For the second MDG interview project, we researched country profiles to get a sense of the developmental indicators of different countries and how they stood on a variety of social, economic, and political outcomes. The purpose of this project was to choose and investigate one country and to examine it in relation to a Millennium Development Goal. I chose to study gender and education in Saudi Arabia. I also had to think of five questions that related to gender equality and education and to interview a Depaul student, Shahad, who grew up in Saudi Arabia and went to primary and secondary school there. I am most proud of the way that I took the interview questions and answers and combined them into an essay about Shahad’s experiences with education in Saudi Arabia.
I learned from Shahad that in Saudi Arabia males generally get a better education than females. She told me that from an early age males and females are in different classes and that there is more learning for males than for females. Also, in secondary school, males are encouraged to go into higher paying fields, such as engineering, while girls are encouraged to go into lower paying areas. She also said that as long as the system discriminates against women, girls find creative ways to get better education. She gave as examples the possibility for secondary student girls to take online classes, international courses, or become home schooled. This means that although there is a lot of gender inequality in education in Saudi Arabia, things may be improving. Shahad mentioned that Saudi Arabia of building more schools at lower levels so that more students can have access to primary education. She also said that Saudi Arabia has more public and private schools than any other Arabic country.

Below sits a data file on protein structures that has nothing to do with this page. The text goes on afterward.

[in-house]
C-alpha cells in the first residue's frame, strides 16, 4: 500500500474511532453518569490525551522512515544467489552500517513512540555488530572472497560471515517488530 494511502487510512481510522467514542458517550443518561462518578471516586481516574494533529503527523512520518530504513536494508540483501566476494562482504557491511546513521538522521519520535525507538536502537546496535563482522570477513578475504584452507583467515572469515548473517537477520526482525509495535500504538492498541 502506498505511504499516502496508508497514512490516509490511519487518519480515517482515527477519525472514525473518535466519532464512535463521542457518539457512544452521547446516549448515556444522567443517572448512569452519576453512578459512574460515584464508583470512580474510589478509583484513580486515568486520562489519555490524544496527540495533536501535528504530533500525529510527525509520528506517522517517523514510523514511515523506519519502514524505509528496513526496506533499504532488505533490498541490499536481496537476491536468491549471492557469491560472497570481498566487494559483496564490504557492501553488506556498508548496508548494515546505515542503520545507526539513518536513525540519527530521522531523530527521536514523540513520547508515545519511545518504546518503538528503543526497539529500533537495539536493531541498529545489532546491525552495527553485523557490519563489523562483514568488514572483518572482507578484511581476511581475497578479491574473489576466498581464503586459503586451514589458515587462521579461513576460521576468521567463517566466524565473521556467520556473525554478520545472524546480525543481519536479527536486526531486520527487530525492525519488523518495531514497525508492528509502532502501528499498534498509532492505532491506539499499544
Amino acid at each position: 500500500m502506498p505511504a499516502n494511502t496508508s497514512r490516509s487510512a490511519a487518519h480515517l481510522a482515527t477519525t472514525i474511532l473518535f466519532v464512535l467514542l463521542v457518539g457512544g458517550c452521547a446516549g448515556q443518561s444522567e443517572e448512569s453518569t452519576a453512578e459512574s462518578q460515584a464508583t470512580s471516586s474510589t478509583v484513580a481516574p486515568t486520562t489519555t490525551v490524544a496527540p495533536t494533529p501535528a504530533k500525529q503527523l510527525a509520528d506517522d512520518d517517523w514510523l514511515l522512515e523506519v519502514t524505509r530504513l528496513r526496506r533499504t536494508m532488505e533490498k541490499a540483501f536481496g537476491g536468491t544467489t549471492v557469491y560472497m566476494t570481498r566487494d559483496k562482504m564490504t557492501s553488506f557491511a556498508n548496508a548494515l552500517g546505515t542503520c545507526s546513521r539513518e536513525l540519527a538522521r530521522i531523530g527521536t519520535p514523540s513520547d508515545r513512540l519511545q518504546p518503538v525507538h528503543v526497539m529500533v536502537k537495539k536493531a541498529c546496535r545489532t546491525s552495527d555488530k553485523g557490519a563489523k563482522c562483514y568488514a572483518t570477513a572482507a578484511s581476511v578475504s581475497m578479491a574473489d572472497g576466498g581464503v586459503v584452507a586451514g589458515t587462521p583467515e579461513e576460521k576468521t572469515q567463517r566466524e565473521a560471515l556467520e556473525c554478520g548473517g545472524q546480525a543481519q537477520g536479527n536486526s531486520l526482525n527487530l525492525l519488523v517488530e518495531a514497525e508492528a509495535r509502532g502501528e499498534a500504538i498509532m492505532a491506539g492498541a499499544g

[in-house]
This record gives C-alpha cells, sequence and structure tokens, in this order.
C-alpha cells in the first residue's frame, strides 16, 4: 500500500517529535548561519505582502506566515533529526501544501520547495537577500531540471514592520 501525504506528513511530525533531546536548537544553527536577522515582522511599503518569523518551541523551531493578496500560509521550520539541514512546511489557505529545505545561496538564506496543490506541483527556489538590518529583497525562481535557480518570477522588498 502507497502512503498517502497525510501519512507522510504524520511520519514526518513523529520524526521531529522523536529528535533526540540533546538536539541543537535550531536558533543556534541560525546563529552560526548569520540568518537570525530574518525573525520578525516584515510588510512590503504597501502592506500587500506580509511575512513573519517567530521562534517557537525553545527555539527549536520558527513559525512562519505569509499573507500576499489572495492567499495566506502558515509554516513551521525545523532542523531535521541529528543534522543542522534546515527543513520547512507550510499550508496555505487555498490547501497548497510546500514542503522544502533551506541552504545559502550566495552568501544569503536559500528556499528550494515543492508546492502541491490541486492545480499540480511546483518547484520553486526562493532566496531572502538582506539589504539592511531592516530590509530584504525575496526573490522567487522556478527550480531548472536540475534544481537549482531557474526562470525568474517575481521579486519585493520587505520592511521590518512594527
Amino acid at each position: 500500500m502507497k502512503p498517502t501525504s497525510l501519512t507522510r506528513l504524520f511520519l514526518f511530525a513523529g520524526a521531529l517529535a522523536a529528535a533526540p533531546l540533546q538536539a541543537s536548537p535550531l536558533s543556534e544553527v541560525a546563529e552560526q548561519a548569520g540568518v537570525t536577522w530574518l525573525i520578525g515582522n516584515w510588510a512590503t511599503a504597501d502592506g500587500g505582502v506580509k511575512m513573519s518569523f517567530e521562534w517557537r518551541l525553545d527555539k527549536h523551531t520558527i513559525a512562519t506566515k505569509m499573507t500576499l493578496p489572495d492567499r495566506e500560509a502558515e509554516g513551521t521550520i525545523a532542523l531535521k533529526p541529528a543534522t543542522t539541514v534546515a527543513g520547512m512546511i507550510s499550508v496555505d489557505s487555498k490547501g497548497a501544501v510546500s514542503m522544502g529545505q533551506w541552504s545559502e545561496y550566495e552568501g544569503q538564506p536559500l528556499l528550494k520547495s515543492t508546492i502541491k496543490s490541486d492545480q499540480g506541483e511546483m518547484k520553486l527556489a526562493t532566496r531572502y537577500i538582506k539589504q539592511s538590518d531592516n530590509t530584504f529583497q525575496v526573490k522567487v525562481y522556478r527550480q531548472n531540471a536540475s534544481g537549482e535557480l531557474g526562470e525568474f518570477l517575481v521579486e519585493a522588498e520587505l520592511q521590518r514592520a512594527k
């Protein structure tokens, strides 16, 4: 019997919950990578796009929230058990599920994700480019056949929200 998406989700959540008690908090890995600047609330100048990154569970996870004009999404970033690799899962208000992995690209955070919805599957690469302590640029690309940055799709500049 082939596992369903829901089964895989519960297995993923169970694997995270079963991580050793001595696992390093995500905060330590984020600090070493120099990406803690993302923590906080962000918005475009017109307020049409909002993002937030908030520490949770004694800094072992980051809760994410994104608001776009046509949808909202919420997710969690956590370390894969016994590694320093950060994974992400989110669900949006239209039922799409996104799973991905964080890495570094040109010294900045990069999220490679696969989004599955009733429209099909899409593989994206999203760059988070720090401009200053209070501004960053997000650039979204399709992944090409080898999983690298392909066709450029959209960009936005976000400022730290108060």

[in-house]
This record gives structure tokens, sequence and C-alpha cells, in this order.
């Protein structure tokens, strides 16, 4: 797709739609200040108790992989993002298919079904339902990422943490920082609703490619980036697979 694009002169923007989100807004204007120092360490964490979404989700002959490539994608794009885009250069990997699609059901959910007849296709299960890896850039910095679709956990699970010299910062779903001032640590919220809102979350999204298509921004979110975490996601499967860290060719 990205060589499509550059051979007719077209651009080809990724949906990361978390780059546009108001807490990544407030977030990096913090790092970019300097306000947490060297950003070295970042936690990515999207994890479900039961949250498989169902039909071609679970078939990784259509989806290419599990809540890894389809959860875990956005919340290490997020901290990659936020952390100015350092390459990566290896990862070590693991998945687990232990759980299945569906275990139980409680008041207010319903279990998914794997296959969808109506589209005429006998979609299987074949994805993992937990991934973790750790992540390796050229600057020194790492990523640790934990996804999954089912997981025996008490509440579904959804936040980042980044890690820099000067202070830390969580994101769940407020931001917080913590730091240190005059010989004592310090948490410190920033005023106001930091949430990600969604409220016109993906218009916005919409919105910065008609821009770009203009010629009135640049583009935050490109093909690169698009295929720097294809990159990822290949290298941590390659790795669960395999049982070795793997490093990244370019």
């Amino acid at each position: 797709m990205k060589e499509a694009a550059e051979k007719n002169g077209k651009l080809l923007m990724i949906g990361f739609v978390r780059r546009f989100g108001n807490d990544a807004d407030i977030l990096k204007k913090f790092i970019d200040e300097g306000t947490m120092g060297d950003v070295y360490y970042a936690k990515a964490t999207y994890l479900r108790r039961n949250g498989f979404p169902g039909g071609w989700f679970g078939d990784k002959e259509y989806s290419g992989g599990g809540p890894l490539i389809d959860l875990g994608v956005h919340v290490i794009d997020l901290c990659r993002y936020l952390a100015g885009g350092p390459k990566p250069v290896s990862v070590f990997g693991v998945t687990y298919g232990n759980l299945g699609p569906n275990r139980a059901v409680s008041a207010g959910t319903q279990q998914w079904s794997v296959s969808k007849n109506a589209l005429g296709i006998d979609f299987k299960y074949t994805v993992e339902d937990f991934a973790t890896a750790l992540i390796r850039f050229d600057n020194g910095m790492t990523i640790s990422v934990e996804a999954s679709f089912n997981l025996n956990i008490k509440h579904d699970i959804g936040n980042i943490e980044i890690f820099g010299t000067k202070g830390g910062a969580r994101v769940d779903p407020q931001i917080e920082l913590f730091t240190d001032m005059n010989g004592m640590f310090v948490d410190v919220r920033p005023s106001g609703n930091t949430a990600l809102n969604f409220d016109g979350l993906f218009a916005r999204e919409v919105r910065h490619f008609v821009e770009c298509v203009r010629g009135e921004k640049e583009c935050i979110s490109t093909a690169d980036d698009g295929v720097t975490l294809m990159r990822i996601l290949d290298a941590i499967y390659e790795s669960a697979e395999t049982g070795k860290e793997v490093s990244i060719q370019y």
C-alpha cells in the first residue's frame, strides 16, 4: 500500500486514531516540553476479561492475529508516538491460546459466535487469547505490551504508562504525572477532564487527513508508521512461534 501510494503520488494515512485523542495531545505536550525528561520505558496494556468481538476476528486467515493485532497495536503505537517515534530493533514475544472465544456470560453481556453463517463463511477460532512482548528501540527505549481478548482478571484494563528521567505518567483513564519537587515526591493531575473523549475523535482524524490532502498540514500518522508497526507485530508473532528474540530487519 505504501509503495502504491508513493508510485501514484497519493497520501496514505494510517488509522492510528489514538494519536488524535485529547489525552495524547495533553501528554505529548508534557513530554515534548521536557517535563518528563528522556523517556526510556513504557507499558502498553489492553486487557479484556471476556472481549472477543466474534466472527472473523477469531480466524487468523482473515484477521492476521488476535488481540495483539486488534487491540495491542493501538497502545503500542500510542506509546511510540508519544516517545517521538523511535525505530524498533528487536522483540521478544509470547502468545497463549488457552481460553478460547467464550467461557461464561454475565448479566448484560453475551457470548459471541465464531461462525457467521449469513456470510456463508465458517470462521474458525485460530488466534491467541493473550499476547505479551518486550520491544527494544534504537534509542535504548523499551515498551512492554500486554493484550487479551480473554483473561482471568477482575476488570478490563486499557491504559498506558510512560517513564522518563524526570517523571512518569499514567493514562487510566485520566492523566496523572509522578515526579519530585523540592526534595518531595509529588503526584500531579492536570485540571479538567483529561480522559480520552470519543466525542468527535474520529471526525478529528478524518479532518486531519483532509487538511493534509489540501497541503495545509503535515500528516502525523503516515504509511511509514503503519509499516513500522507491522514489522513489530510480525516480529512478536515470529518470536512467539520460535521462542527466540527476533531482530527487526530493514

Below my reflection is my interview with Shahad and a website about education in Saudi Arabia